Correlation of the localization of La+++ with its effects on Ca++ exchange in cultured rat heart cells is examined with the use of a recently developed technique. 75% of cellular Ca++ is exchangeable and is completely accounted for by two kinetically defined phases. The rapidly exchangeable phase has a t ½ = 1.15 min and accounts for 1 1 mmoles Ca++/kg wet cells or 43% of the exchangeable Ca++ (cells perfused with [Ca++]o = 1 mM) Phase 2 has a t ½ = 19.2 min and accounts for 1.5 mmoles Ca++/kg wet cells or 57% of the exchangeable Ca++. 0.5 mM [La+++]o displaces 0 52 mmoles Ca++/kg wet cells—all from phase 1—and almost completely abolishes subsequent Ca++ influx and efflux The presence of La+++ in the washout converts the washout pattern to a single phase system with a t ½ = 124 min. The effects upon Ca++ exchange are coincident with abolition of contractile tension but regenerative depolarization of the tissue is maintained Electron microscope localization of the La+++ places it exclusively in the external lamina or basement membrane of the cells. The study indicates that negatively charged sites in the basement membrane play a crucial role in the E-C coupling process in heart muscle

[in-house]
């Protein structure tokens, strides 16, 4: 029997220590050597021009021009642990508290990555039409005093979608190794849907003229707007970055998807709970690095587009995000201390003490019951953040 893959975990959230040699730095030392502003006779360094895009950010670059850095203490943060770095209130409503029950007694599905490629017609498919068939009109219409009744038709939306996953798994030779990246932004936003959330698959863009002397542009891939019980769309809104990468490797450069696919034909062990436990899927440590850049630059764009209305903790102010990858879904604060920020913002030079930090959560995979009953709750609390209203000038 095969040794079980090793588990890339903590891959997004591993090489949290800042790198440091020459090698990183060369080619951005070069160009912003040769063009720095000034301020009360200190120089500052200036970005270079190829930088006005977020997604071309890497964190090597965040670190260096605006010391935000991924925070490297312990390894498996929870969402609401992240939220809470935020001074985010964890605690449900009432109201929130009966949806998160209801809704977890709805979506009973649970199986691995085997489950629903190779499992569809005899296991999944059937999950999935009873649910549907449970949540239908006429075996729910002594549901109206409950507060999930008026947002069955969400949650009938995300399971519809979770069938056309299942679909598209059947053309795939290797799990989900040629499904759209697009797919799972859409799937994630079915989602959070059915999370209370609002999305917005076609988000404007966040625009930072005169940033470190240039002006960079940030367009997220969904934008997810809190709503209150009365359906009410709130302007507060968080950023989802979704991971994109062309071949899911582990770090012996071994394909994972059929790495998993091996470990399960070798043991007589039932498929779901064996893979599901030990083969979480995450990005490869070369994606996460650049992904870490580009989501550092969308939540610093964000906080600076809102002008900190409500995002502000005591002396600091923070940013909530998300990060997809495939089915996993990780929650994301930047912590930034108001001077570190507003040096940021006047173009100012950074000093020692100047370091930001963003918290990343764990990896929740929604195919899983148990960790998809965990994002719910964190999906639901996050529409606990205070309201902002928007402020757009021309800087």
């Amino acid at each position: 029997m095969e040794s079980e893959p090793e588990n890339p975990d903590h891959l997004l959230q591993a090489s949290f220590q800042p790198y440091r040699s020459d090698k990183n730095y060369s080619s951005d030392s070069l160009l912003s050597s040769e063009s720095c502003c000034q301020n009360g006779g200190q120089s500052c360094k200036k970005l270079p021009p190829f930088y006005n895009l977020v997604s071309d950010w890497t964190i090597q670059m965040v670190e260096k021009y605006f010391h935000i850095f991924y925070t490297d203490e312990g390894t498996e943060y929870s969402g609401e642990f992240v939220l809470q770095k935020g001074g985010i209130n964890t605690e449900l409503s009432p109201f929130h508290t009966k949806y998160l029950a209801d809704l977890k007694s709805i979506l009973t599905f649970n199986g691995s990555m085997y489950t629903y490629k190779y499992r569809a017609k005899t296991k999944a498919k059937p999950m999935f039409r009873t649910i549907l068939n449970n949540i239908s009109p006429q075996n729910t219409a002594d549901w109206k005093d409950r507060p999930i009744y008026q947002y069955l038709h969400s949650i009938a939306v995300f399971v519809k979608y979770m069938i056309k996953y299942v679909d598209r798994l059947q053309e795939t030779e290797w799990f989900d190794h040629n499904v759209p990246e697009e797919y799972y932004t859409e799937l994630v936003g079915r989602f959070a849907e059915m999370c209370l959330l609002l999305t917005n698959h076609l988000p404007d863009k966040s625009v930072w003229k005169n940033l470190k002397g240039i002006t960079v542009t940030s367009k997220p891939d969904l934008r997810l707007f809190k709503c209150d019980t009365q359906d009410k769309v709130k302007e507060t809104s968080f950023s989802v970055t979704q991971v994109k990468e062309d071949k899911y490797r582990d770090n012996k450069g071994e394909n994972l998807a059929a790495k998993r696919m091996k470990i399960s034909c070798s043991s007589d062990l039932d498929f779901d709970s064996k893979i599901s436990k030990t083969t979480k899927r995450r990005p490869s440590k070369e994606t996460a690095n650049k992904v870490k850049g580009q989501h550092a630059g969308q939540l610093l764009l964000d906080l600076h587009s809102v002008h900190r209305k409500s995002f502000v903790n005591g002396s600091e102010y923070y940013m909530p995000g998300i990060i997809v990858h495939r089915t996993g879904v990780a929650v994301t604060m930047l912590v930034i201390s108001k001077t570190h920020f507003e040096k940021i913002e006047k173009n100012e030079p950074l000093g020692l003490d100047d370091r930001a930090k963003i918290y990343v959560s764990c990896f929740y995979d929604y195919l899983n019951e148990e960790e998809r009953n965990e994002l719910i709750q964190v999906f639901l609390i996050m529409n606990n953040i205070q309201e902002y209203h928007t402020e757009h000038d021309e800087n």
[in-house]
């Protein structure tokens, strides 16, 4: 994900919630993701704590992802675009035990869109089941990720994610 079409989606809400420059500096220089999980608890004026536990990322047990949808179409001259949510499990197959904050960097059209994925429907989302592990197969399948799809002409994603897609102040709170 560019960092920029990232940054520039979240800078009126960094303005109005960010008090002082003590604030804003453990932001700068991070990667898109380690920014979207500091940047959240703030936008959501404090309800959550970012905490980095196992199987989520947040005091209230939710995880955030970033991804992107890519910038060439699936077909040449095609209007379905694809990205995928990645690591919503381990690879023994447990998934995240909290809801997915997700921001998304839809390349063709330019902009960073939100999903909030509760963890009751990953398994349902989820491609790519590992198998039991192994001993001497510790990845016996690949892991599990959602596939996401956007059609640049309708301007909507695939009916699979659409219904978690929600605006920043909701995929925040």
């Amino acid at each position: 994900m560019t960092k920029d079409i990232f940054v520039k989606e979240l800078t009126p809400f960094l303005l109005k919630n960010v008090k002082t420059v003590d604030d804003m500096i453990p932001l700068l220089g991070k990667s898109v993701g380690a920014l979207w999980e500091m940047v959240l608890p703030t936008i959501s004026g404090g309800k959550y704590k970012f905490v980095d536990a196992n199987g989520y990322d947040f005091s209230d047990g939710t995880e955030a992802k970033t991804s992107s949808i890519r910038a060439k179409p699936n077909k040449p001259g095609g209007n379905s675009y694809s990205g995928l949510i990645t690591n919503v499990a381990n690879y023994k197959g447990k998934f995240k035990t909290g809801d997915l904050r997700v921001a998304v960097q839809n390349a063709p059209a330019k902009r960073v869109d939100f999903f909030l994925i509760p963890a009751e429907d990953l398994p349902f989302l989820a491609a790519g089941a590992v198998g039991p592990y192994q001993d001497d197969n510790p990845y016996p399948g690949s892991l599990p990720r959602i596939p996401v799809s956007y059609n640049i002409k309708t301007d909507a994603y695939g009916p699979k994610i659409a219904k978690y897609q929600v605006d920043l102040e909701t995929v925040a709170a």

PMCID: PMC2200282  PMID: 5044754
5.  Specific Uncoupling of Excitation and Contraction in Mammalian Cardiac Tissue by Lanthanum  
The Journal of General Physiology  1970;56(2):191-217.